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Testing initiatives increase rates of HIV diagnosis in primary care and community settings: an observational single-centre cohort study.

Mahendran P, Soni S, Goubet S, Saunsbury E, Roberts J, Fisher M - PLoS ONE (2015)

Bottom Line: Single-centre observational cohort study.An outpatient HIV department in a secondary care UK hospital. 1359 HIV-infected adults.Overall there was a decrease in the rate of late diagnosis from 50.7% to 32.9% (p=0.001).

View Article: PubMed Central - PubMed

Affiliation: Department of GU Medicine, Brighton and Sussex University Hospitals NHS Trust, Brighton, United Kingdom.

ABSTRACT

Objectives: The primary objective was to examine trends in new HIV diagnoses in a UK area of high HIV prevalence between 2000 and 2012 with respect to site of diagnosis and stage of HIV infection.

Design: Single-centre observational cohort study.

Setting: An outpatient HIV department in a secondary care UK hospital.

Participants: 1359 HIV-infected adults.

Main outcome measures: Demographic information (age, gender, ethnicity, and sexual orientation), site of initial HIV diagnosis (Routine settings such as HIV/GUM clinics versus Non-Routine settings such as primary care and community venues), stage of HIV infection, CD4 count and seroconversion symptoms were collated for each participant.

Results: There was a significant increase in the proportion of new HIV diagnoses made in Non-Routine settings (from 27.0% in 2000 to 58.8% in 2012; p<0.001). Overall there was a decrease in the rate of late diagnosis from 50.7% to 32.9% (p=0.001). Diagnosis of recent infection increased from 23.0% to 47.1% (p=0.001). Of those with recent infection, significantly more patients were likely to report symptoms consistent with a seroconversion illness over the 13 years (17.6% to 65.0%; p<0.001).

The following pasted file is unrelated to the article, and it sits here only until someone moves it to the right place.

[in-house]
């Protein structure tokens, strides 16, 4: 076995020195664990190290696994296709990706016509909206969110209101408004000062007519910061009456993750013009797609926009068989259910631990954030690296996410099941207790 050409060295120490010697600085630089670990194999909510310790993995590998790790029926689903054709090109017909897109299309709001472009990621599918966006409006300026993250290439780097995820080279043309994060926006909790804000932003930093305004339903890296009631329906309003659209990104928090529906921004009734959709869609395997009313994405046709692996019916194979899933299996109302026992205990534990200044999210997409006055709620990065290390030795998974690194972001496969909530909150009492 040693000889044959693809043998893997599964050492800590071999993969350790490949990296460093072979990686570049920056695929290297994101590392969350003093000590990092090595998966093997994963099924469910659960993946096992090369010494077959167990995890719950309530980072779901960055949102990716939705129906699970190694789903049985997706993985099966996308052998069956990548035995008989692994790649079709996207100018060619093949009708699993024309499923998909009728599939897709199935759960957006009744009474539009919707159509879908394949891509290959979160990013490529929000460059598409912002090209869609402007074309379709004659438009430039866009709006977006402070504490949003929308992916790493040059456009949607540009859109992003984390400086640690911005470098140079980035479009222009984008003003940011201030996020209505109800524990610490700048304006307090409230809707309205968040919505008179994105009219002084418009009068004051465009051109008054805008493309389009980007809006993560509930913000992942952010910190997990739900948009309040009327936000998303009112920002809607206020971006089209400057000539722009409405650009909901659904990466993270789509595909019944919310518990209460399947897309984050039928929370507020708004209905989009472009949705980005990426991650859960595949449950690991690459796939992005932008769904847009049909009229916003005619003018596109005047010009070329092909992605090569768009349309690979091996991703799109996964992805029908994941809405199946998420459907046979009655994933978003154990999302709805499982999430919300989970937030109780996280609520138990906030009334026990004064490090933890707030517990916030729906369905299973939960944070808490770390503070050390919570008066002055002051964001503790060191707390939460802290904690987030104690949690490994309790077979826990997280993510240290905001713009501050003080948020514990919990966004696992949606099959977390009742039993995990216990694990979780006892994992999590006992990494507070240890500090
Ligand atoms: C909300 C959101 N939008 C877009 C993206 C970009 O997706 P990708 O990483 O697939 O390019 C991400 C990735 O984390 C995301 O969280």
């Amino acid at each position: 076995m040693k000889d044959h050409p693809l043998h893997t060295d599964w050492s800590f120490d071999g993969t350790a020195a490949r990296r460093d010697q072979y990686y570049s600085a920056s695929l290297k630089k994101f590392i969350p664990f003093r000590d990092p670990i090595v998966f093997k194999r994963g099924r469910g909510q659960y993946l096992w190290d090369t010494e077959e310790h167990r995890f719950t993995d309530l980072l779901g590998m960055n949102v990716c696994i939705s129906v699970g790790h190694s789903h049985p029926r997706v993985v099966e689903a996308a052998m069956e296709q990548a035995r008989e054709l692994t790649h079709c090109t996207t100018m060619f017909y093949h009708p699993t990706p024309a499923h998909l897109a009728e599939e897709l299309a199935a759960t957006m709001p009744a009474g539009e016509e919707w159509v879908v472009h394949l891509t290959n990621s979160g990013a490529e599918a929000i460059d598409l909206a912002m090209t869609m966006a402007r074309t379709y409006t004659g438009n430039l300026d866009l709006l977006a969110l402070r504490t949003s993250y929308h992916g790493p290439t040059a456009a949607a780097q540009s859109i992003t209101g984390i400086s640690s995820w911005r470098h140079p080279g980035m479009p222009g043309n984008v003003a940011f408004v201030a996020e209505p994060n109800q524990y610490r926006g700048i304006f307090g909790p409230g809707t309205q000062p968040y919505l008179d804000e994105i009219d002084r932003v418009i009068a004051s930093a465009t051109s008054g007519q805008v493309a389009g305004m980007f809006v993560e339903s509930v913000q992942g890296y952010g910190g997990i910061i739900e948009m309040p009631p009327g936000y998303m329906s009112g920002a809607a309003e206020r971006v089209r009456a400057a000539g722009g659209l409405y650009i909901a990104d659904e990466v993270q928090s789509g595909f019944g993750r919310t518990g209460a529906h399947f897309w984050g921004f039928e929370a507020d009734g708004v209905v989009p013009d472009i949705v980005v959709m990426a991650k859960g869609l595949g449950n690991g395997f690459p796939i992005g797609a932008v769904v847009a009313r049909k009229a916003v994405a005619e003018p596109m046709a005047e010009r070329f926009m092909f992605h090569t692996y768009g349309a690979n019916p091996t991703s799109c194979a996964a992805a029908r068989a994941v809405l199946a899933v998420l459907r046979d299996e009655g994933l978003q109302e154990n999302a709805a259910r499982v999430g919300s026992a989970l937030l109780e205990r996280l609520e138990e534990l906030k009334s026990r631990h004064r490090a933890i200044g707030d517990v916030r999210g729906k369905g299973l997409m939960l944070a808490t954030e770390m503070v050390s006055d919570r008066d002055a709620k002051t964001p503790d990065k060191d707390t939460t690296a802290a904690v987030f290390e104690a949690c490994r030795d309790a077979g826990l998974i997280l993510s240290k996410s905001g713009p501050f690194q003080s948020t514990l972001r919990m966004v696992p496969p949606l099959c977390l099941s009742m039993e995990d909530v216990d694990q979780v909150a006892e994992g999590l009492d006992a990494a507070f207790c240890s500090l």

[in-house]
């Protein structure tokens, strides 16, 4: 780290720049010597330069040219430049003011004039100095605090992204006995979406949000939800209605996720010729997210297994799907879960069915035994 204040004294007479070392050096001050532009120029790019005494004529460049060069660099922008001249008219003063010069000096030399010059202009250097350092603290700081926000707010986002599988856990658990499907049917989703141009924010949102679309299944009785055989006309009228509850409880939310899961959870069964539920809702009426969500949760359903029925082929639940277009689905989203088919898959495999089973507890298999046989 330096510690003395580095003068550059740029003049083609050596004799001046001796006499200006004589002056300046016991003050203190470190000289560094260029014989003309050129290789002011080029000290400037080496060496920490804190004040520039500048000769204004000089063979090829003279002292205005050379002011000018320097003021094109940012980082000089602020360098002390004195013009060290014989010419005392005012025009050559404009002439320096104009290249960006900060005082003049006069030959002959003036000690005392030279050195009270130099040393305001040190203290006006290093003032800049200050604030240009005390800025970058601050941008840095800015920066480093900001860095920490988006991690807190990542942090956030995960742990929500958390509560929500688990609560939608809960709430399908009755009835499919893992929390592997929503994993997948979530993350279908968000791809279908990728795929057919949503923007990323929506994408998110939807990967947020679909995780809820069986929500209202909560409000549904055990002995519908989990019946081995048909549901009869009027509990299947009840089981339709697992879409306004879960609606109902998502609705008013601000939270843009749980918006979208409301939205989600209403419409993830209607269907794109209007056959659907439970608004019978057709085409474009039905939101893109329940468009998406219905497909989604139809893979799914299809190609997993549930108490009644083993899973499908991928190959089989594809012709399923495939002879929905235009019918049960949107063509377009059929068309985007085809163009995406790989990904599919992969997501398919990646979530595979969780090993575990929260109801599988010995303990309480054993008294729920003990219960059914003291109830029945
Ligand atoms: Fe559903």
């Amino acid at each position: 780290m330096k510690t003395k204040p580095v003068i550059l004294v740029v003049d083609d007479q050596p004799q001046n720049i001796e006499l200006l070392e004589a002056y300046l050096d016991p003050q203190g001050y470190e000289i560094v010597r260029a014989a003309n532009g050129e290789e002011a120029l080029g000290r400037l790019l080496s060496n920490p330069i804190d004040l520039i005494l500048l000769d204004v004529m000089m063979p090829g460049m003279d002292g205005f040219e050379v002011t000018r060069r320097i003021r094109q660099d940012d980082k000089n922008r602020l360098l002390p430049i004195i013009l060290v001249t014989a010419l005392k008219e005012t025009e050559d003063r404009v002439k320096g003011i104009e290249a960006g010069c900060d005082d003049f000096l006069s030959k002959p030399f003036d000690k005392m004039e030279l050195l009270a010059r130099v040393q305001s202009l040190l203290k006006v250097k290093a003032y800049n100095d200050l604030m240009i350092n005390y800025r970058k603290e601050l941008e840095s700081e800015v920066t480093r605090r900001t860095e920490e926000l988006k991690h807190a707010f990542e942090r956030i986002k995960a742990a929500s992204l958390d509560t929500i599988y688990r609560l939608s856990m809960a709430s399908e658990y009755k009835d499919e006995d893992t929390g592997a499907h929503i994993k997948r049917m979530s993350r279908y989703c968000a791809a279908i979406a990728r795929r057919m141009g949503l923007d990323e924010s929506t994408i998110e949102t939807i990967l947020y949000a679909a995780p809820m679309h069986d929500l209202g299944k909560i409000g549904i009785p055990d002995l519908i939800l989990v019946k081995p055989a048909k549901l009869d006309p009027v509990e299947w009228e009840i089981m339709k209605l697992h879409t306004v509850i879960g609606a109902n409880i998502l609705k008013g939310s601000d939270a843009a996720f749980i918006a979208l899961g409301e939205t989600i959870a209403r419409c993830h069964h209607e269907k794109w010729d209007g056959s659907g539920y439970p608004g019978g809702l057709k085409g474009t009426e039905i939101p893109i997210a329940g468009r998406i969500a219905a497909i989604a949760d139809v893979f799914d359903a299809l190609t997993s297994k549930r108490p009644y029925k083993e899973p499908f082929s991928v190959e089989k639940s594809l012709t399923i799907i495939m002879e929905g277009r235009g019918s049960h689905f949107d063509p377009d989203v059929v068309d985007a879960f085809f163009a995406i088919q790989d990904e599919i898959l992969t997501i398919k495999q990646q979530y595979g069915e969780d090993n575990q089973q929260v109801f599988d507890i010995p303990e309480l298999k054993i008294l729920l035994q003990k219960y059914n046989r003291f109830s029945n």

Conclusions: This is the first study, we believe, to demonstrate significant improvements in HIV diagnosis and a shift in diagnosis of HIV from HIV/GUM settings to primary practice and community settings due to multiple initiatives.

No MeSH data available.


Related in: MedlinePlus

Non-Routine HIV diagnosis by location over time.Within the Non-Routine settings, a steady and significant increase in diagnoses was made within primary care and community settings.
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pone.0124394.g002: Non-Routine HIV diagnosis by location over time.Within the Non-Routine settings, a steady and significant increase in diagnoses was made within primary care and community settings.

Mentions: The location of diagnosis data is shown in Figs 1 and 2. This demonstrates a significant increase in the proportion of new HIV diagnoses being made in Non-Routine settings (from 27.0% in 2000 to 58.8% in 2012; p<0.001), in particular, a steady and significant increase in diagnoses was made within primary care (2.7% to 21.2%; p<0.001). There was no significant change in the proportion of new diagnoses made in either medical inpatients or outpatients during the study time period.